With the increased use of human papillomavirus vaccines such as Gardasil and Cervarix, the medical community is likely to see a decrease in cases of genital warts and other complications caused by several HPV strains. But it may be a decade or two before oncologists can expect to see a decline in cervical cancer rates attributable to the use of these relatively new vaccines.
"We could see some changes in the rates of precancers due to the vaccines in five to 10 years if there is high universal vaccine coverage in five years," said Lauri Markowitz, MD, a medical epidemiologist at the CDC in Atlanta. "However, it could be a couple of decades before we would expect to see any changes in the cancer rates."
Dr. Markowitz gave a presentation on HPV and current HPV immunization practices at the 2010 Interscience Conference on Antimicrobial Agents and Chemotherapy (ICAAC) meeting. She pointed out that 44% of age-appropriate girls in the U.S. have now received at least one dose of Gardasil and 27% have received all three doses.
On October 16, 2009, the FDA licensed Gardasil for use in boys and young men aged nine through 26 years for prevention of genital warts caused by HPV types 6 and 11. This vaccine previously had been licensed in 2006 for use in girls and young women aged nine through 26 years for prevention of HPV 6, 11, 16, and 18-related outcomes (vaginal, vulvar, and cervical precancers and cancers and genital warts).
The Advisory Committee on Immunization Practices (ACIP) recommended routine vaccination of girls at age 11 or 12 and catch-up vaccination for girls and young women aged 13 through 26 years. On October 21, 2009, ACIP provided guidance that Gardasil may be given to boys and young men aged nine through 26 years to reduce their likelihood of acquiring and/or passing on genital warts. However, ACIP did not recommend routine delivery of Gardasil for boys.
When Cervarix was licensed in the U. S. in October 2009, ACIP recommended that either Gardasil or Cervarix be used for routine and catch-up vaccination of girls and young women. Cervarix is the second HPV vaccine to be licensed for such use in the U.S. and it is recommended for girls and young women aged 9 through 26 years.
Today, there are many barriers to using these vaccines universally, so it is the job of the oncologist to know how they are used and what the potential benefits may be. There is a great deal of misinformation circulating about these vaccines and there is a significant gap in education, she said.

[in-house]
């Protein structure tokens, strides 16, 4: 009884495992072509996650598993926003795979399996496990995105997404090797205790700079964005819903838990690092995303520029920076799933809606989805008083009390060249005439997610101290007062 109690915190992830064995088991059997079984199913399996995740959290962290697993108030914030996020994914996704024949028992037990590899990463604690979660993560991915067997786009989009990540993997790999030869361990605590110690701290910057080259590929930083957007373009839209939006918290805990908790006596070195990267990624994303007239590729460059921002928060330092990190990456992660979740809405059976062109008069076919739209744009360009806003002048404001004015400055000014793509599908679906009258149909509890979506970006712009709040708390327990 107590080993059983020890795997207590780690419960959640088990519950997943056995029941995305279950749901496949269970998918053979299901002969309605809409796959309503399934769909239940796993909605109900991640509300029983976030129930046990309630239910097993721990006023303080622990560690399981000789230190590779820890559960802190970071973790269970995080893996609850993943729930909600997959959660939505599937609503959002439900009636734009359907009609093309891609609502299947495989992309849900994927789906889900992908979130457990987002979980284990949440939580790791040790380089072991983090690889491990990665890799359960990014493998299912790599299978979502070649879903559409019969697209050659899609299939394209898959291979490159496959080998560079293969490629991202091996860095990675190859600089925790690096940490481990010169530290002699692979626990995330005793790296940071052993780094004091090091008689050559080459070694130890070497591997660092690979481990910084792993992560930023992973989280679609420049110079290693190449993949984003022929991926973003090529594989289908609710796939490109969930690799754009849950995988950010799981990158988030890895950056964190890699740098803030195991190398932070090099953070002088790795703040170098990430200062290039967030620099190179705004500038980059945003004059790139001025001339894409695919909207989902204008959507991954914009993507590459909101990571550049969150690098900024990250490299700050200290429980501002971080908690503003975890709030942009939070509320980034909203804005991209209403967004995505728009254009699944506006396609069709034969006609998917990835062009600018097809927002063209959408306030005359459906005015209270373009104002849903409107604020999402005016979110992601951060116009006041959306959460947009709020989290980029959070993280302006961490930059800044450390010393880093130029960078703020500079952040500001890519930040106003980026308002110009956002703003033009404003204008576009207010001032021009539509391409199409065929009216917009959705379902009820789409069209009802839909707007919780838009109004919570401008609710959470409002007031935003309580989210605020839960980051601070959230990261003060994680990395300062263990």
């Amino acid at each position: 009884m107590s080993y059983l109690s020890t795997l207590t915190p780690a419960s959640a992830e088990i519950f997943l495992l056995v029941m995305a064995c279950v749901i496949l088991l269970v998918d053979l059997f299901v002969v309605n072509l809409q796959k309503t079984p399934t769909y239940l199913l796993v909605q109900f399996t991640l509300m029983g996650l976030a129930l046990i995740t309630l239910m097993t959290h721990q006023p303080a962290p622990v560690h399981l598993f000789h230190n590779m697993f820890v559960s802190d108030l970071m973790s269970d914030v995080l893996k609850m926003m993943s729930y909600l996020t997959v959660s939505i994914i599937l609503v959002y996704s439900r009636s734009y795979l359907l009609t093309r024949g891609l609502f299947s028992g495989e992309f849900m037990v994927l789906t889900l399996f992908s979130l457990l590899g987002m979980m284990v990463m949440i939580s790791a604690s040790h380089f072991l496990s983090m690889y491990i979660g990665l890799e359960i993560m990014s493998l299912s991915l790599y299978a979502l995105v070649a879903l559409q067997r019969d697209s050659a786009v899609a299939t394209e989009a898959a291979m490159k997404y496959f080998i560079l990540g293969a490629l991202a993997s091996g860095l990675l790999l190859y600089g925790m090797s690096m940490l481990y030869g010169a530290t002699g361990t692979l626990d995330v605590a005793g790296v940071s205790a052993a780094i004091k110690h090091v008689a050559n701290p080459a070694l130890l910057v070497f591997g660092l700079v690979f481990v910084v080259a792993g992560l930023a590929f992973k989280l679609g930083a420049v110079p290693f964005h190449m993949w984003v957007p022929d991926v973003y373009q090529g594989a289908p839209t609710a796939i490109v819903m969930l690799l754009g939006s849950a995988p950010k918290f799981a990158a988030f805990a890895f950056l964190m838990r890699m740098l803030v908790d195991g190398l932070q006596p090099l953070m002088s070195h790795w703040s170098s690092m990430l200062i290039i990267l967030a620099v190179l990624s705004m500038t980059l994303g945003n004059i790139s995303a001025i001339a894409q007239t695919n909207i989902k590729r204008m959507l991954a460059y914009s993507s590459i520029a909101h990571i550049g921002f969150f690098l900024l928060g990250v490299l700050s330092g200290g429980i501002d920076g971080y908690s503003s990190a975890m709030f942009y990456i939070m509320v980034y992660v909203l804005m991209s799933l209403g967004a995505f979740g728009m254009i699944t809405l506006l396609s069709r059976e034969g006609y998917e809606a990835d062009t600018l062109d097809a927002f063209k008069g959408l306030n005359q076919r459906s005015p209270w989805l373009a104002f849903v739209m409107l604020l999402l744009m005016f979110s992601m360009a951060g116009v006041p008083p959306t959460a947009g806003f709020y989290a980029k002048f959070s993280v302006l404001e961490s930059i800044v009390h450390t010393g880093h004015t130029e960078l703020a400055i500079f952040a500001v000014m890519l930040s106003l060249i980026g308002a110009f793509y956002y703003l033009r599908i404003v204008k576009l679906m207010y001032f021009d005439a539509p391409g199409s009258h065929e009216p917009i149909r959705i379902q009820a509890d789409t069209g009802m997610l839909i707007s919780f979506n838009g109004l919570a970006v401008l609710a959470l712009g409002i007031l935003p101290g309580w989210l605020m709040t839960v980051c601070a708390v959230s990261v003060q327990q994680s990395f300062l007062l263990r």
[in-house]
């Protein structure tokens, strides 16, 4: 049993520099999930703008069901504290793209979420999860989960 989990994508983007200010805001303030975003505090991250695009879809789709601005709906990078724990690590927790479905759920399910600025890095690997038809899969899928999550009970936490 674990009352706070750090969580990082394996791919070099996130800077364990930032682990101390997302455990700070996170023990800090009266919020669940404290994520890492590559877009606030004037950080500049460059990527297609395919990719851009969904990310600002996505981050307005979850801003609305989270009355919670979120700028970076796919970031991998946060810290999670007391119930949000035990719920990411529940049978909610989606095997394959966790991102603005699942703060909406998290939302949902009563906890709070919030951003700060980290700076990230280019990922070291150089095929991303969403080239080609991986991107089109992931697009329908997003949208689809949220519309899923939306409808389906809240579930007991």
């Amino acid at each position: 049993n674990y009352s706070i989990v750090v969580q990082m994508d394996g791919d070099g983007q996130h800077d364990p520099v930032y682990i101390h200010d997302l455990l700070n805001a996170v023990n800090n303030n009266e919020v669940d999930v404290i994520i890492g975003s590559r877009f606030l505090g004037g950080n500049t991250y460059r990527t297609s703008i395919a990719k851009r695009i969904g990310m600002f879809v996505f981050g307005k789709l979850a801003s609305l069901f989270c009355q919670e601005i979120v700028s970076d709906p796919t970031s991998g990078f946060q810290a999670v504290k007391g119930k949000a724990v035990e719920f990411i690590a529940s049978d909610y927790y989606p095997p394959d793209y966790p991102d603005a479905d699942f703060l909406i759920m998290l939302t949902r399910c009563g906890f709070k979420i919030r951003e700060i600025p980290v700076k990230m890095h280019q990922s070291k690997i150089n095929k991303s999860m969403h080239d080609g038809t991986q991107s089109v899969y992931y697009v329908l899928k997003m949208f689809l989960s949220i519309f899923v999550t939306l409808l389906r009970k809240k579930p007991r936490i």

"Oncologists are not the vaccine deliverers, so it is mainly pediatricians and family practice doctors who are administering the vaccine to the recommended age groups. Oncologists see the end result of the infection, so they can talk about HPV and the use of these vaccines for the target age groups," Dr. Markowitz told Oncology News International. "There has been a variety of controversy around the vaccines. Some groups oppose vaccines in general and some people don’t understand the benefits of the vaccine. Also, some people think you don’t need it until you are sexually active. But the vaccine is most effective if given before exposure and before becoming sexually active."
Nearly all cervical cancers are caused by infection of the cervix from so-called high-risk HPV. Dr. Markowitz said that 54% of cervical cancers worldwide are attributed to HPV type 16 and another 16% of cervical cancers are attributed to HPV type 18. To date, 100 different types of HPV have been identified and 40 types are known to be sexually transmitted. Most HPV infections of the cervix resolve by themselves. Worldwide, cervical cancer is the second most common cancer in women.
Kathryn McConnell Greven, MD, a professor and vice-chair of radiation oncology at Wake Forest University in Winston-Salem, N.C., commented that because this type of cancer can be caused by a sexually transmitted virus, there is a stigma associated with it. That stigma may create significant barriers to universal vaccination.
Dr. Greven said oncologists should be aware of this issue and educate themselves and their colleagues about the two vaccines and their potential to lower cancer-related morbidity and mortality in the coming years.
"It is reasonable to say that oncologists don’t frequently get into the screening and prevention areas. But maybe oncologists should be more involved in educating primary care providers and the public," Dr. Greven said.